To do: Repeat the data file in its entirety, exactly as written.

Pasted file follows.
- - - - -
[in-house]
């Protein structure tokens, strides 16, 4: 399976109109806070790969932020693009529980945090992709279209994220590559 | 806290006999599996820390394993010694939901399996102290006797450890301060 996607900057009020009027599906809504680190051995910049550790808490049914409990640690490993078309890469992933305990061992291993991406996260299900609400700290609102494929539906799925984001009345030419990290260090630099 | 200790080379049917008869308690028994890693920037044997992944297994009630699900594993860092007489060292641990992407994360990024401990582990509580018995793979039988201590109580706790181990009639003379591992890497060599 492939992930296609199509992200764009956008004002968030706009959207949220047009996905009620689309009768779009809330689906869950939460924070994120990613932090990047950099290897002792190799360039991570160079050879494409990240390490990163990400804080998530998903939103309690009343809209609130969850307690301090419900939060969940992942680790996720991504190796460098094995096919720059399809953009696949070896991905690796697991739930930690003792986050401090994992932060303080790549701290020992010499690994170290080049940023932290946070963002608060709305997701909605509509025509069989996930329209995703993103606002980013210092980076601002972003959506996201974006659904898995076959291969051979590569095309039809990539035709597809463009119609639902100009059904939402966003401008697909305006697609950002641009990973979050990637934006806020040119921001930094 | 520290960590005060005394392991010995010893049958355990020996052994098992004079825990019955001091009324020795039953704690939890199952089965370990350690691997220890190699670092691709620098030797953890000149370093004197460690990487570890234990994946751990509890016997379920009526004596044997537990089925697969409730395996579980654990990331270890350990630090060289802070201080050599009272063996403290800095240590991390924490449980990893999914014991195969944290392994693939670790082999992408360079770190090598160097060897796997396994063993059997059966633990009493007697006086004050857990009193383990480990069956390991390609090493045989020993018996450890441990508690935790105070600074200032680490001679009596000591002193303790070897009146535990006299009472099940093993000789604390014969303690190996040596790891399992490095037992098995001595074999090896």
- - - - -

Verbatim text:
[in-house]
């Protein structure tokens, strides 16, 4: 399976109109806070790969932020693009529980945090992709279209994220590559 | 806290006999599996820390394993010694939901399996102290006797450890301060 996607900057009020009027599906809504680190051995910049550790808490049914409990640690490993078309890469992933305990061992291993991406996260299900609400700290609102494929539906799925984001009345030419990290260090630099 | 200790080379049917008869308690028994890693920037044997992944297994009630699900594993860092007489060292641990992407994360990024401990582990509580018995793979039988201590109580706790181990009639003379591992890497060599 492939992930296609199509992200764009956008004002968030706009959207949220047009996905009620689309009768779009809330689906869950939460924070994120990613932090990047950099290897002792190799360039991570160079050879494409990240390490990163990400804080998530998903939103309690009343809209609130969850307690301090419900939060969940992942680790996720991504190796460098094995096919720059399809953009696949070896991905690796697991739930930690003792986050401090994992932060303080790549701290020992010499690994170290080049940023932290946070963002608060709305997701909605509509025509069989996930329209995703993103606002980013210092980076601002972003959506996201974006659904898995076959291969051979590569095309039809990539035709597809463009119609639902100009059904939402966003401008697909305006697609950002641009990973979050990637934006806020040119921001930094 | 520290960590005060005394392991010995010893049958355990020996052994098992004079825990019955001091009324020795039953704690939890199952089965370990350690691997220890190699670092691709620098030797953890000149370093004197460690990487570890234990994946751990509890016997379920009526004596044997537990089925697969409730395996579980654990990331270890350990630090060289802070201080050599009272063996403290800095240590991390924490449980990893999914014991195969944290392994693939670790082999992408360079770190090598160097060897796997396994063993059997059966633990009493007697006086004050857990009193383990480990069956390991390609090493045989020993018996450890441990508690935790105070600074200032680490001679009596000591002193303790070897009146535990006299009472099940093993000789604390014969303690190996040596790891399992490095037992098995001595074999090896």